Blue Heaven won Wyoming writer CJ Box the prestigious Edgar Award in 2009, but he wasn’t published here until this year. An absorbing tale of frightened children on the run after witnessing four corrupt policemen gun down a man in rural North Idaho. Something of a crime fiction and classic Western love-child, this is a gripping, intelligent thriller with complex characters, a beautifully-evoked setting, and a ferocious conclusion.
Graham Beattie writes about books on the popular beattiesbookblog.blogspot.com and regularly reviews for Radio New Zealand.
The Confession by John Grisham. I include this title because I literally couldn’t put it down once I started reading. It’s something of a departure for Grisham in that it tells the story of two men one of whom was wrongfully convicted nine years before for murder and the other the worthless guy who actually committed the crime. There are four days to go before the execution, the guilty low-life guy has learned he has a brain tumour and facing his imminent death has decided to make a clean breast of the murder. But is it too late? Vintage Grisham whom I suspect may be in the anti-death penalty lobby, the book says much about the risk of wrongful convictions. I was hooked.
Freedom by Jonathan Franzen. This is a big book, almost 600 pages, with a myriad of characters. It is probably fair to call it an epic. It’s Franzen’s first novel since the much-acclaimed The Corrections nine years ago and has been keenly awaited by many, including me. I was not disappointed. It’s a generational family saga featuring the rather likeable Patty and Walter Berglund a baby boomer, financially secure, left leaning couple who live in the Midwest with successful children and whose marriage is running out of steam. It covers from the 1970’s through to the present day with an emphasis on 2004. A book in which you can get lost and that in the end I found most satisfying.
Hand Me Down World by Lloyd Jones. Another author with a serious act to follow after the huge international success of his Man Booker shortlisted Mister Pip. I found this quite spellbinding. A North African woman becomes pregnant while working in a Tunisian hotel and shortly after the birth the baby boy is stolen and taken to Germany by the father.
The book is about the woman’s journey to find him. It leads her across the Mediterranean and through various countries to Berlin, and is told first by the myriad of characters she meets along the way -some generous, others exploitative - and then by herself.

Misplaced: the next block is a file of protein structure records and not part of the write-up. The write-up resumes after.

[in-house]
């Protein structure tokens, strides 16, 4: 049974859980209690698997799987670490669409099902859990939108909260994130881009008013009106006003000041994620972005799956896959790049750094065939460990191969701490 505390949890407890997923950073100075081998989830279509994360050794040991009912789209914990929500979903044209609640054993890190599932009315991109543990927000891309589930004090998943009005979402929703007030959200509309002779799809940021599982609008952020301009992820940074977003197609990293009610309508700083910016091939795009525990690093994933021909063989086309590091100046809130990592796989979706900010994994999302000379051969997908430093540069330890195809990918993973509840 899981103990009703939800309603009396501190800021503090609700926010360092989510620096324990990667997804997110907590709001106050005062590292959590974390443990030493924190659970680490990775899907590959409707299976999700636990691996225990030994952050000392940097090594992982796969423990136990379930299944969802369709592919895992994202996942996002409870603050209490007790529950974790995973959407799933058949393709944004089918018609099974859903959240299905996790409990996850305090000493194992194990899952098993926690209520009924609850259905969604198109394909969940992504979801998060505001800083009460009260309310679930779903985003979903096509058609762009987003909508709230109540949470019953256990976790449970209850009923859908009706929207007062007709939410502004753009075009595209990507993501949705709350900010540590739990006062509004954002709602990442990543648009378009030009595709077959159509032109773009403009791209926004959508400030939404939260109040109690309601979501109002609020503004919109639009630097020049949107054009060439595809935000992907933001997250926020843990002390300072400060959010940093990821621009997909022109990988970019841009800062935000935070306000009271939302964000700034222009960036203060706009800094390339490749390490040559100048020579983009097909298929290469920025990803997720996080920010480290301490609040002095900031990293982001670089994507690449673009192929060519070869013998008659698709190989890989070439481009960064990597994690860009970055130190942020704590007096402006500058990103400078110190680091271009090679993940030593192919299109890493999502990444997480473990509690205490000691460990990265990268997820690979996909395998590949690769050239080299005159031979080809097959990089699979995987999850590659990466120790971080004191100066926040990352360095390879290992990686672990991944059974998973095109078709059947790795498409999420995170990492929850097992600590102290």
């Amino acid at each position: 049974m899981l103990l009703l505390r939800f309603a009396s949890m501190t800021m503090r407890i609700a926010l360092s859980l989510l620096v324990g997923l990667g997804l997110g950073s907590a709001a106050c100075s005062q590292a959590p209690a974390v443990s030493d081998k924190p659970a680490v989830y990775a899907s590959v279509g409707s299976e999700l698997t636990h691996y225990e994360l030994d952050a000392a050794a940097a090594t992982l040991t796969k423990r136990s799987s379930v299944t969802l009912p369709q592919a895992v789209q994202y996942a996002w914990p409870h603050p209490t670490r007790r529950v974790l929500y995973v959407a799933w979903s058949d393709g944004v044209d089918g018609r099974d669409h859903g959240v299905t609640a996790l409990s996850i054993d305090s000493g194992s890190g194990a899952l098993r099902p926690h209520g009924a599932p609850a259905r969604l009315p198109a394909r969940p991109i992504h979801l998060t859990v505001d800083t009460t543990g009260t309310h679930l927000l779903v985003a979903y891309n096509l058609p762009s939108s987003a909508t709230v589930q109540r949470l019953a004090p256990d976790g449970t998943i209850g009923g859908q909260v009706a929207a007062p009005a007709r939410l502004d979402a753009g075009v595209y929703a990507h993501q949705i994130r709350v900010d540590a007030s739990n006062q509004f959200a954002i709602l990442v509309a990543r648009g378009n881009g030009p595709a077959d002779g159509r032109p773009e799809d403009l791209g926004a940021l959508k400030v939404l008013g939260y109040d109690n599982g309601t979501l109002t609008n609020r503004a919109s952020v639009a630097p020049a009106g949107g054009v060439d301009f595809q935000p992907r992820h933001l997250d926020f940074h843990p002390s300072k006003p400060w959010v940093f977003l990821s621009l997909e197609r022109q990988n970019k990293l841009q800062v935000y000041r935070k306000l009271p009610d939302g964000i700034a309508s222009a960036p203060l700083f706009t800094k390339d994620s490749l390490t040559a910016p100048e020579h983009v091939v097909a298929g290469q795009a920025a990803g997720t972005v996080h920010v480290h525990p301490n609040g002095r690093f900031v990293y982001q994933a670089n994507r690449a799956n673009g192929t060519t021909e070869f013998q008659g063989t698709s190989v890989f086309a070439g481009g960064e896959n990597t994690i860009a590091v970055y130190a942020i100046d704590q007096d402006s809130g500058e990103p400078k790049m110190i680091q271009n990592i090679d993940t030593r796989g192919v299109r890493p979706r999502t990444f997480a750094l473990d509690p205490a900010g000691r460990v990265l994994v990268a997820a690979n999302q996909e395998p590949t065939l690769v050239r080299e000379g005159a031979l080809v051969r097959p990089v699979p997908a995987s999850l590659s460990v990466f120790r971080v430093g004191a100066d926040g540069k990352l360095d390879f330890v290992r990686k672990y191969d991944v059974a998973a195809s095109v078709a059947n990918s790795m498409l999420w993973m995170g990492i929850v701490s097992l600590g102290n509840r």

This is a haunting, sometimes heartbreaking, story of a mother’s love. It will be a long time before I forget Jones’ wonderfully crafted character.
Dame Fiona Kidman is a leading contemporary novelist, short story writer and poet.I’ve read many wonderful books this year but as I’m one of three international judges for the Commonwealth Fiction Prize, I have to reserve comment for the moment as to my favourite New Zealand titles.
One New Zealand publication that didn’t qualify for inclusion, is Parisian writer Pierre Furlan’s The Collector’s Dream, translated from French by Jean Anderson. It’s an absorbing and quirky father and son story based on Invercargill born genius and inventor, Franklin Bodmin. Bodmin became an American entrepreneur, and Will, who follows him, is equally driven in his own way. Bodmin Senior invented, among other things, crinkled hairpins and the first modern carburetor. Furlan got the idea of writing the book when he was a Randell Cottage Writers’ Fellow in Wellington.
One of my great reading discoveries of the year was Olive Kitteridge by Elizabeth Strout. The 13 linked stories, about an aged, often graceless, but warm-hearted school teacher read like a novel and reveal not just one small new England town and its people, but what makes the human heart tick. This complex, emotional read won the Pulitzer Prize.
The title of Maggie O’Farrell’s new novel The Hand That First Held Mine didn’t appeal, but once started it was a straight-through read. A young London couple have their first baby and things don’t go well from the start, as Elina suffers post natal depression. But as it clears, her partner Ted falls prey to a much greater malaise, triggered by the baby’s birth. There is a mystery about Ted’s identity, which reads like a thriller.
This article was first published in the Books section of the 26 December 2010 issue of the Herald on Sunday, and is reprinted here on Crime Watch with the kind permission of Herald on Sunday Books Editor Nicky Pellegrino.
Great to see some crime and thriller fiction get a mention, especially the New Zealand books - and not just from me, but other reviewers and authors as well. Have you read any of the titles (crime fiction or otherwise) mentioned? What do you think of the recommendations? What were your favourite books of 2010?